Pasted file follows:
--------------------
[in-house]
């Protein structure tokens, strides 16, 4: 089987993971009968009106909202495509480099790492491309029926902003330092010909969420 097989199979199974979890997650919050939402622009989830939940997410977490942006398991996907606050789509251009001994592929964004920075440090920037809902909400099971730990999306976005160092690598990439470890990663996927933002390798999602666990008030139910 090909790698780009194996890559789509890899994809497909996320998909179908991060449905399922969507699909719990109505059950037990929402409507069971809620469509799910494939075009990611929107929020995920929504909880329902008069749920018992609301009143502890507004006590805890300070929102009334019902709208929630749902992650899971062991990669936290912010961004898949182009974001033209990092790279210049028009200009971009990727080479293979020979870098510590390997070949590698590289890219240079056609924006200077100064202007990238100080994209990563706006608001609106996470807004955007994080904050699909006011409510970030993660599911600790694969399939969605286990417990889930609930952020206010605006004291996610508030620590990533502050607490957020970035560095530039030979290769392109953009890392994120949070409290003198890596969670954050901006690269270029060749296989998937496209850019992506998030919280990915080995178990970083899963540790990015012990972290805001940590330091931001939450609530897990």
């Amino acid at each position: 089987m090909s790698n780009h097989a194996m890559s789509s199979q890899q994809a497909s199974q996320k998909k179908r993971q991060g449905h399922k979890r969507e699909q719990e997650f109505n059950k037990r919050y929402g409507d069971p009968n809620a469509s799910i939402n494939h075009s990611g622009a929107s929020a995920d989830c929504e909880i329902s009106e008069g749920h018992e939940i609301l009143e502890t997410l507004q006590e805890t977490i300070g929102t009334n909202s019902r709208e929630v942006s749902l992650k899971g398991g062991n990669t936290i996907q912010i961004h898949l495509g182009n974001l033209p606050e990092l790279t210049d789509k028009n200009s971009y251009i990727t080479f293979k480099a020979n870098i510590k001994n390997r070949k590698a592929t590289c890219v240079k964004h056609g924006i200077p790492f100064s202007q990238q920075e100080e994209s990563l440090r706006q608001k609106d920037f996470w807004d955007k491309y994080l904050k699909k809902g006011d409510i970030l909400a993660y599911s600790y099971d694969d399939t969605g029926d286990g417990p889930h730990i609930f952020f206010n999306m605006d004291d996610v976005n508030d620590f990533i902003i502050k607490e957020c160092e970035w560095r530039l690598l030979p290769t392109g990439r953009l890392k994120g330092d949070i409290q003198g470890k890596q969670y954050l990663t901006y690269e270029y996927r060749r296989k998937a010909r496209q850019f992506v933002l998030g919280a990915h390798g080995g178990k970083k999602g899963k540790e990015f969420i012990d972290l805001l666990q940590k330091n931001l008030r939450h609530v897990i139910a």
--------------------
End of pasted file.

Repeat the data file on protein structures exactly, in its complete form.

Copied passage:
[in-house]
């Protein structure tokens, strides 16, 4: 089987993971009968009106909202495509480099790492491309029926902003330092010909969420 097989199979199974979890997650919050939402622009989830939940997410977490942006398991996907606050789509251009001994592929964004920075440090920037809902909400099971730990999306976005160092690598990439470890990663996927933002390798999602666990008030139910 090909790698780009194996890559789509890899994809497909996320998909179908991060449905399922969507699909719990109505059950037990929402409507069971809620469509799910494939075009990611929107929020995920929504909880329902008069749920018992609301009143502890507004006590805890300070929102009334019902709208929630749902992650899971062991990669936290912010961004898949182009974001033209990092790279210049028009200009971009990727080479293979020979870098510590390997070949590698590289890219240079056609924006200077100064202007990238100080994209990563706006608001609106996470807004955007994080904050699909006011409510970030993660599911600790694969399939969605286990417990889930609930952020206010605006004291996610508030620590990533502050607490957020970035560095530039030979290769392109953009890392994120949070409290003198890596969670954050901006690269270029060749296989998937496209850019992506998030919280990915080995178990970083899963540790990015012990972290805001940590330091931001939450609530897990």
């Amino acid at each position: 089987m090909s790698n780009h097989a194996m890559s789509s199979q890899q994809a497909s199974q996320k998909k179908r993971q991060g449905h399922k979890r969507e699909q719990e997650f109505n059950k037990r919050y929402g409507d069971p009968n809620a469509s799910i939402n494939h075009s990611g622009a929107s929020a995920d989830c929504e909880i329902s009106e008069g749920h018992e939940i609301l009143e502890t997410l507004q006590e805890t977490i300070g929102t009334n909202s019902r709208e929630v942006s749902l992650k899971g398991g062991n990669t936290i996907q912010i961004h898949l495509g182009n974001l033209p606050e990092l790279t210049d789509k028009n200009s971009y251009i990727t080479f293979k480099a020979n870098i510590k001994n390997r070949k590698a592929t590289c890219v240079k964004h056609g924006i200077p790492f100064s202007q990238q920075e100080e994209s990563l440090r706006q608001k609106d920037f996470w807004d955007k491309y994080l904050k699909k809902g006011d409510i970030l909400a993660y599911s600790y099971d694969d399939t969605g029926d286990g417990p889930h730990i609930f952020f206010n999306m605006d004291d996610v976005n508030d620590f990533i902003i502050k607490e957020c160092e970035w560095r530039l690598l030979p290769t392109g990439r953009l890392k994120g330092d949070i409290q003198g470890k890596q969670y954050l990663t901006y690269e270029y996927r060749r296989k998937a010909r496209q850019f992506v933002l998030g919280a990915h390798g080995g178990k970083k999602g899963k540790e990015f969420i012990d972290l805001l666990q940590k330091n931001l008030r939450h609530v897990i139910a």